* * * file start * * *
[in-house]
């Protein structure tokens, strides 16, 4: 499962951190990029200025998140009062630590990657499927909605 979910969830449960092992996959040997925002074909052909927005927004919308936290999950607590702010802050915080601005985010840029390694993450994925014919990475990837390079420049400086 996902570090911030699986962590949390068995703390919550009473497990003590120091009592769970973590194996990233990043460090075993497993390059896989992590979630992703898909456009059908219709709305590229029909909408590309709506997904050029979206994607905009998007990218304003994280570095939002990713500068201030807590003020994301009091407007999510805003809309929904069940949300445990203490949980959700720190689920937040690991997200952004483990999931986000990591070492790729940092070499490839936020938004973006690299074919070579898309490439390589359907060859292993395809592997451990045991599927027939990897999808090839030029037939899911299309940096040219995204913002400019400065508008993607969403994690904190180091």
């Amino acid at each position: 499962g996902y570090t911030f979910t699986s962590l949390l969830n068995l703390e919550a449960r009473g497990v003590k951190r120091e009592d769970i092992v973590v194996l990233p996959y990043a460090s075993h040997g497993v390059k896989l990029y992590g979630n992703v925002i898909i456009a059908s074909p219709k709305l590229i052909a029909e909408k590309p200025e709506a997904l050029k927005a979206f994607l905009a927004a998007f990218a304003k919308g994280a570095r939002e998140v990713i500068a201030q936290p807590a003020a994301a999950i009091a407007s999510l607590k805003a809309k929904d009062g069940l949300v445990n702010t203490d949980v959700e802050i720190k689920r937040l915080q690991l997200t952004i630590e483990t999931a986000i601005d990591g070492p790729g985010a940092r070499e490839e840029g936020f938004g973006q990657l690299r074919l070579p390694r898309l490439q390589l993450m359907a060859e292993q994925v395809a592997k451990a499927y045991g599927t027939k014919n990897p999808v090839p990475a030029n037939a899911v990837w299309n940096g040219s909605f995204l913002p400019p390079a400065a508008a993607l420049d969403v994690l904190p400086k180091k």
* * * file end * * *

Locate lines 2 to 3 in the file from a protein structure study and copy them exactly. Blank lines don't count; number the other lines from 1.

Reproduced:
């Protein structure tokens, strides 16, 4: 499962951190990029200025998140009062630590990657499927909605 979910969830449960092992996959040997925002074909052909927005927004919308936290999950607590702010802050915080601005985010840029390694993450994925014919990475990837390079420049400086 996902570090911030699986962590949390068995703390919550009473497990003590120091009592769970973590194996990233990043460090075993497993390059896989992590979630992703898909456009059908219709709305590229029909909408590309709506997904050029979206994607905009998007990218304003994280570095939002990713500068201030807590003020994301009091407007999510805003809309929904069940949300445990203490949980959700720190689920937040690991997200952004483990999931986000990591070492790729940092070499490839936020938004973006690299074919070579898309490439390589359907060859292993395809592997451990045991599927027939990897999808090839030029037939899911299309940096040219995204913002400019400065508008993607969403994690904190180091």
């Amino acid at each position: 499962g996902y570090t911030f979910t699986s962590l949390l969830n068995l703390e919550a449960r009473g497990v003590k951190r120091e009592d769970i092992v973590v194996l990233p996959y990043a460090s075993h040997g497993v390059k896989l990029y992590g979630n992703v925002i898909i456009a059908s074909p219709k709305l590229i052909a029909e909408k590309p200025e709506a997904l050029k927005a979206f994607l905009a927004a998007f990218a304003k919308g994280a570095r939002e998140v990713i500068a201030q936290p807590a003020a994301a999950i009091a407007s999510l607590k805003a809309k929904d009062g069940l949300v445990n702010t203490d949980v959700e802050i720190k689920r937040l915080q690991l997200t952004i630590e483990t999931a986000i601005d990591g070492p790729g985010a940092r070499e490839e840029g936020f938004g973006q990657l690299r074919l070579p390694r898309l490439q390589l993450m359907a060859e292993q994925v395809a592997k451990a499927y045991g599927t027939k014919n990897p999808v090839p990475a030029n037939a899911v990837w299309n940096g040219s909605f995204l913002p400019p390079a400065a508008a993607l420049d969403v994690l904190p400086k180091k």